The Chargers revamped the entire team in 2013, and all things said, it worked out pretty damn well for them. The team made a return to the postseason to the surprise of many, and that ended a three-year drought for the franchise.
The Chargers do have a good mix of experience and youth; and while the team is happy with its success, QB Phillip Rivers said “We accomplished a lot, we bounced back…we all felt good about what we did—except not reaching the top.” As to whether team can overcome rather long shot title odds according to NFL oddsmakers at Bovada is yet to be seen.
Odds to win Super Bowl: 40/1
Odds to win AFC: 14/1
Odds to win AFC West: +450
Betting Futures courtesy of Bovada
The Chargers passed almost 53 percent of their plays last season, and the team led the league with 39 drives of 10 plays or more due to the utilization of so many short pass routes. The time of possession for San Diego was 33 minutes last season, also a league-high, and new offensive coordinator former QB coach Frank Reich will likely seek to employ similar strategies to build on that approach.
Rivers returned to form last year due to a lot of audible calling and free styling. He led the NFL with a 69.5 percent completion ratio and was picked off just 11 times in 2013. The strength of an improved offensive line played an instrumental role in his success and he was doing a great job of reading defenses and taking what they gave him. He didn’t take as long to make his decisions and made quick zip passes. That’s going to lead to a high completion ratio, and the Chargers will have a formidable pass game once again, undoubtedly.
The backfield is also a major strength of the offense, though. Ryan Matthews rushed for 1,255 yards last season on 4.4 yards per carry and he’ll be the No. 1 back again this season.
Danny Woodhead had a good first season with San Diego, rushing for 429 yards and catching 76 passes for 605 yards and six TDs. Donald Brown was a huge free agent pick up as a rusher for Indianapolis last season, averaging 5.3 yards per carry on 537 yards. Brown caught an additional 214 yards. The dual threat of the backs in San Diego’s offense are going to make them a tough matchup for every NFL defense.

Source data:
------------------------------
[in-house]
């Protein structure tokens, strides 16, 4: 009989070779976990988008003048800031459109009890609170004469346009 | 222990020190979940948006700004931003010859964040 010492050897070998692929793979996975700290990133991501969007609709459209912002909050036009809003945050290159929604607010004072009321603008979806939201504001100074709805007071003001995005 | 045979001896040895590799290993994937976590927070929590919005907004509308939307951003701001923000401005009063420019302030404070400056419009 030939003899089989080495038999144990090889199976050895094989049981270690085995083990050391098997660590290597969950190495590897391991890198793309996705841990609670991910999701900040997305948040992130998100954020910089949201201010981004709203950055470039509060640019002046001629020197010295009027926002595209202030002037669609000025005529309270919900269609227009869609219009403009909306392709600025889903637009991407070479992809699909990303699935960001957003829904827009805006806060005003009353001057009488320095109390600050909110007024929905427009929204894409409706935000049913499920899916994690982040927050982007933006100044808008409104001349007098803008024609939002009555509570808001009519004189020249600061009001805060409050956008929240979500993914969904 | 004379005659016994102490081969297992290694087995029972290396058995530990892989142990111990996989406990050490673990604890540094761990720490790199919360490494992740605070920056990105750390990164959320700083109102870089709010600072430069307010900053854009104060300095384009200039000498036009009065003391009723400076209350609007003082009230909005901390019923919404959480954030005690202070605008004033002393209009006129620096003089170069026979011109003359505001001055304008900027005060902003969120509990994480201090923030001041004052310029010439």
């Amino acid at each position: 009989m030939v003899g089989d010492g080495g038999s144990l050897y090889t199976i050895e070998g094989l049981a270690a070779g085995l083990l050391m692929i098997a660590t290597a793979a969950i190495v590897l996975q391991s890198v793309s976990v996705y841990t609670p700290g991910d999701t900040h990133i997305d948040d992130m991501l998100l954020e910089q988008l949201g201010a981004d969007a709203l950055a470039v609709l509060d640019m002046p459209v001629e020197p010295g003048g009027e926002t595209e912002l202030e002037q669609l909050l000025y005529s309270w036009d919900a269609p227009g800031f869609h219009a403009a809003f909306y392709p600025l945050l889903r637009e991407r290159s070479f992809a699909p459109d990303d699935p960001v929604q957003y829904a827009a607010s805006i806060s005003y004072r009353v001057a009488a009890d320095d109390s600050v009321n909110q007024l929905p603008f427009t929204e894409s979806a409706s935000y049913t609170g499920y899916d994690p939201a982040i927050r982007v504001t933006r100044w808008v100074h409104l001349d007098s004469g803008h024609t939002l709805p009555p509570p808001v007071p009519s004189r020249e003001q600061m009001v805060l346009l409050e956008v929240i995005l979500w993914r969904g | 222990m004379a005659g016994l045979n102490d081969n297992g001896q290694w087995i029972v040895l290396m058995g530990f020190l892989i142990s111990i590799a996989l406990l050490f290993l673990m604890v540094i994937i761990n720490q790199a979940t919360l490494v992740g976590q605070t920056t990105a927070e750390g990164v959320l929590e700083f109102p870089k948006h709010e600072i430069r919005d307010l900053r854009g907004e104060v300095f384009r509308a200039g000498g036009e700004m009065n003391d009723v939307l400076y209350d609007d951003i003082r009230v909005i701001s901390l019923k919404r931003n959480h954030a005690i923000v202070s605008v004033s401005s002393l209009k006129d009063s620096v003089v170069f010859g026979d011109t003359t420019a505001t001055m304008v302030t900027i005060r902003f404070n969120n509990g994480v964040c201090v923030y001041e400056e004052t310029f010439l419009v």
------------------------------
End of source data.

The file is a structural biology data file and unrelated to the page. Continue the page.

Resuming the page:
The WR corp is mediocre after losing some depth. Keenan Allen was just the 9th NFL rookie to amass more than 1,000 receiving yards and he’ll be the No. 1 target for Rivers. Eddie Royal returned to productivity with 47 receptions for 631 yards and he’ll be a crucial part of the Chargers’ offense again. It is after Allen and Royal that the options become far dicier.
The Chargers have to revamp pass defense, though. The team ranked AFC’s worst in pass D, allowing 274.2 yards per game. The 35 sacks by the defense were the 4th fewest in the AFC and 10th fewest in the NFL. San Diego lacks game changing defensive players and lacks explosiveness all over the field.
The team tried to address this via the draft, but its DL, LB, Secondary are all average at best. The Chargers have no real experience behind their top trio of defensive linemen. They are going to find themselves banking too heavily on a number of unproven players to step up to improve the pass defense. The (potentially unrealistic) hope is that two young CBs will help address this quickly. Verrett and Steve Williams have a lot to learn before they can be an effective tandem, though.
The Chargers became a faster team with a potentially better defense, but it has to make quantum leaps to make this team an actual contender. The offense is potent and versatile. It can attack equally well via the run and the pass, but if the defense can’t learn to control QBs and prevent teams from airing it out down the field, it’s tough to imagine this team building on its 9-7 record from a year ago.